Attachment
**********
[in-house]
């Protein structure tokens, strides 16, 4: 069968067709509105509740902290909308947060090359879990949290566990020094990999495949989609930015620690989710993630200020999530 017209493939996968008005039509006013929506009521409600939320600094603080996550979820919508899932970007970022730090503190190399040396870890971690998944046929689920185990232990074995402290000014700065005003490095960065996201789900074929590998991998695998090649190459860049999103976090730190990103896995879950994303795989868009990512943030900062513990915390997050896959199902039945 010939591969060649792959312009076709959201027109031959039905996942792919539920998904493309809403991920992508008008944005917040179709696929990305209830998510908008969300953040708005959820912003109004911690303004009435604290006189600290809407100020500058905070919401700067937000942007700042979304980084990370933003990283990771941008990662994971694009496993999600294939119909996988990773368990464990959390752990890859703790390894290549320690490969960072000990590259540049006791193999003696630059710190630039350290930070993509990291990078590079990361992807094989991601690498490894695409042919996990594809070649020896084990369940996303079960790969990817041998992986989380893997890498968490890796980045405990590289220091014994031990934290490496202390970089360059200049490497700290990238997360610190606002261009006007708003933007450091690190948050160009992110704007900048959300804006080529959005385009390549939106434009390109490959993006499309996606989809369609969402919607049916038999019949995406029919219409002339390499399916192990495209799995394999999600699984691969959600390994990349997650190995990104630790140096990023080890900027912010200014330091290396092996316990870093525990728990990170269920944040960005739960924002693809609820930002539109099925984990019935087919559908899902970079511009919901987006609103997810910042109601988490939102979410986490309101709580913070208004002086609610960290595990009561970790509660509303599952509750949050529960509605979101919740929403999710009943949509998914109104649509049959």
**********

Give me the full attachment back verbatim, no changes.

[in-house]
């Protein structure tokens, strides 16, 4: 069968067709509105509740902290909308947060090359879990949290566990020094990999495949989609930015620690989710993630200020999530 017209493939996968008005039509006013929506009521409600939320600094603080996550979820919508899932970007970022730090503190190399040396870890971690998944046929689920185990232990074995402290000014700065005003490095960065996201789900074929590998991998695998090649190459860049999103976090730190990103896995879950994303795989868009990512943030900062513990915390997050896959199902039945 010939591969060649792959312009076709959201027109031959039905996942792919539920998904493309809403991920992508008008944005917040179709696929990305209830998510908008969300953040708005959820912003109004911690303004009435604290006189600290809407100020500058905070919401700067937000942007700042979304980084990370933003990283990771941008990662994971694009496993999600294939119909996988990773368990464990959390752990890859703790390894290549320690490969960072000990590259540049006791193999003696630059710190630039350290930070993509990291990078590079990361992807094989991601690498490894695409042919996990594809070649020896084990369940996303079960790969990817041998992986989380893997890498968490890796980045405990590289220091014994031990934290490496202390970089360059200049490497700290990238997360610190606002261009006007708003933007450091690190948050160009992110704007900048959300804006080529959005385009390549939106434009390109490959993006499309996606989809369609969402919607049916038999019949995406029919219409002339390499399916192990495209799995394999999600699984691969959600390994990349997650190995990104630790140096990023080890900027912010200014330091290396092996316990870093525990728990990170269920944040960005739960924002693809609820930002539109099925984990019935087919559908899902970079511009919901987006609103997810910042109601988490939102979410986490309101709580913070208004002086609610960290595990009561970790509660509303599952509750949050529960509605979101919740929403999710009943949509998914109104649509049959």